This paper deals with calcareous deposit precipitation occurring on cathodically protected carbon steel in natural seawater. Daylight cycles related effects were here investigated. Being O2 both cathodic reactant and key molecule of aerobic environments, a potential involving oxygen limiting current without hydrogen evolution (–850 mV vs. Ag/AgCl) was employed. Comparison of natural seawater with NaCl 3.5% wt. solution data showed that sunlight radiation plays a primary role with respect to temperature in affecting cathodic currents even in presence of electro-accreted aragonite. Calcareous deposit morphology and composition was investigated through SEM, highlighting properties and peculiarities.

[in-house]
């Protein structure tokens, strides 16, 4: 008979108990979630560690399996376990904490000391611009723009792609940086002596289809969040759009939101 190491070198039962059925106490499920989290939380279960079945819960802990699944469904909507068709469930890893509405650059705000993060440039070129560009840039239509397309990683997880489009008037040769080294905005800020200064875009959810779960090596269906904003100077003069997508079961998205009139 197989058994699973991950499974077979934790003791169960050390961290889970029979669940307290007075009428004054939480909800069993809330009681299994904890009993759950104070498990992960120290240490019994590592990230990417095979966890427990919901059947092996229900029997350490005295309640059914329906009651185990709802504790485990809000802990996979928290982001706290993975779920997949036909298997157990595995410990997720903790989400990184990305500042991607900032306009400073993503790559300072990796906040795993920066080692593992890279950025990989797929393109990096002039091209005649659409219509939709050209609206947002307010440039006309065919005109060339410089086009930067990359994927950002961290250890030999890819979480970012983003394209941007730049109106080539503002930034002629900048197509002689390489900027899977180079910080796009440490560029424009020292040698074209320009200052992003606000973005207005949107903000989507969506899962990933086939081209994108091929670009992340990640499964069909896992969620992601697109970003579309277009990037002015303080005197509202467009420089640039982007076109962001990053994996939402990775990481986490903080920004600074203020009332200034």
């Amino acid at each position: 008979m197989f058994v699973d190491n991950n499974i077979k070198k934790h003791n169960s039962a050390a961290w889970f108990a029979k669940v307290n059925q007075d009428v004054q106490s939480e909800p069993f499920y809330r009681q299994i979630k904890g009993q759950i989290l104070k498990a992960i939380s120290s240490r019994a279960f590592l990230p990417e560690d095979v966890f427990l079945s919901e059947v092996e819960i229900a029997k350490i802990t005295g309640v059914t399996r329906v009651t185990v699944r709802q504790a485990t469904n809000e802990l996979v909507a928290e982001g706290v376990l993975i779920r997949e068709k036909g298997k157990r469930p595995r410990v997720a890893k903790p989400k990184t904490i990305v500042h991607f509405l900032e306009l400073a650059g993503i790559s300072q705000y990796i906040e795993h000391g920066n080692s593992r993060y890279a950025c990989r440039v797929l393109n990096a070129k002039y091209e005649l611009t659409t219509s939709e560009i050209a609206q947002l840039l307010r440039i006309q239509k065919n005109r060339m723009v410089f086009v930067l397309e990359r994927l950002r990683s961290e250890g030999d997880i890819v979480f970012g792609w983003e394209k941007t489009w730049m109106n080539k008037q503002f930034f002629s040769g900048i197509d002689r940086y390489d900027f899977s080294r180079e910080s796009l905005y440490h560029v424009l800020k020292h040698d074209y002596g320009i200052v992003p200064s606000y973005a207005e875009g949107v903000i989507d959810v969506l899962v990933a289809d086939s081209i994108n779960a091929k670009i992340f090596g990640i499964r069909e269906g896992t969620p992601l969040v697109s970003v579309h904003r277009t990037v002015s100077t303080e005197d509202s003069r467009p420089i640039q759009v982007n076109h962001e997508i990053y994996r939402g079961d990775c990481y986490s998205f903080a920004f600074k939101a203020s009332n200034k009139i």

Cathodic protection is a widely employed technique which allows the oxidative power of environment affecting metals to be controlled. This can be achieved making the structure working as a cathode, where the reducing power necessary for the onset of cathodic processes can be supplied by impressed current or coupling to a less noble metal. This second way is preferably used in seawater where the metallic structure is protected with sacrificial anodes of aluminum, zinc or magnesium based alloys. In aerobic environments, current requirement for completely protect the structure is reached when the oxygen that comes in contact with the metallic surface is reduced (Foster et al. 1986). Hence, all the factors that control oxygen diffusion towards the surface also control the cathodic current behavior. As a result of the cathodic polarization is the alkalization at the metal/solution interface, where the increase of OH- shifts the carbon dioxide system equilibrium towards the formation of carbonate and allowing the precipitation of CaCO3 to take place (Barchiche et al. 2003). The commonly called calcareous deposit is not formed only by CaCO3; if the alkalinity is enhanced with further cathodic polarization, when pH value of 9.5 is reached Mg(OH)2 starts to precipitate (Hartt et al. 1984).